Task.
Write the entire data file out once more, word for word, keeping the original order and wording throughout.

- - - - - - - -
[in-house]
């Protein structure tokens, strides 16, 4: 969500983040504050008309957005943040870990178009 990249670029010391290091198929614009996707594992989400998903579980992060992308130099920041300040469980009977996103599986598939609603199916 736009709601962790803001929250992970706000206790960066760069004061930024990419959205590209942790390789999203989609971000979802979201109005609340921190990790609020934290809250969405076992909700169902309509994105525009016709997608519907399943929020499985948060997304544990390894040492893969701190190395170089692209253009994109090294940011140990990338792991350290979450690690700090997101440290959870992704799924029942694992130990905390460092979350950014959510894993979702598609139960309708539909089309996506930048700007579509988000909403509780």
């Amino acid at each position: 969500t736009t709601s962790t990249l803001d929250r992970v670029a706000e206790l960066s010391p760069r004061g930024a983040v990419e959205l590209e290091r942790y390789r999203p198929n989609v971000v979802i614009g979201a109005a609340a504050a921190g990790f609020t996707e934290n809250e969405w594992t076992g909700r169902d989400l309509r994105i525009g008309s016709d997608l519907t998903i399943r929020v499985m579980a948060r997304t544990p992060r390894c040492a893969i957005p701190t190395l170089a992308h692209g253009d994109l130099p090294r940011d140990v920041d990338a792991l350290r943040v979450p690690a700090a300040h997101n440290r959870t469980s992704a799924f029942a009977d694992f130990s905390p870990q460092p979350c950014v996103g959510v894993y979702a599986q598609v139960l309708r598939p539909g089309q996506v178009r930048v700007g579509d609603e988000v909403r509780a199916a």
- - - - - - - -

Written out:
[in-house]
């Protein structure tokens, strides 16, 4: 969500983040504050008309957005943040870990178009 990249670029010391290091198929614009996707594992989400998903579980992060992308130099920041300040469980009977996103599986598939609603199916 736009709601962790803001929250992970706000206790960066760069004061930024990419959205590209942790390789999203989609971000979802979201109005609340921190990790609020934290809250969405076992909700169902309509994105525009016709997608519907399943929020499985948060997304544990390894040492893969701190190395170089692209253009994109090294940011140990990338792991350290979450690690700090997101440290959870992704799924029942694992130990905390460092979350950014959510894993979702598609139960309708539909089309996506930048700007579509988000909403509780």
């Amino acid at each position: 969500t736009t709601s962790t990249l803001d929250r992970v670029a706000e206790l960066s010391p760069r004061g930024a983040v990419e959205l590209e290091r942790y390789r999203p198929n989609v971000v979802i614009g979201a109005a609340a504050a921190g990790f609020t996707e934290n809250e969405w594992t076992g909700r169902d989400l309509r994105i525009g008309s016709d997608l519907t998903i399943r929020v499985m579980a948060r997304t544990p992060r390894c040492a893969i957005p701190t190395l170089a992308h692209g253009d994109l130099p090294r940011d140990v920041d990338a792991l350290r943040v979450p690690a700090a300040h997101n440290r959870t469980s992704a799924f029942a009977d694992f130990s905390p870990q460092p979350c950014v996103g959510v894993y979702a599986q598609v139960l309708r598939p539909g089309q996506v178009r930048v700007g579509d609603e988000v909403r509780a199916a």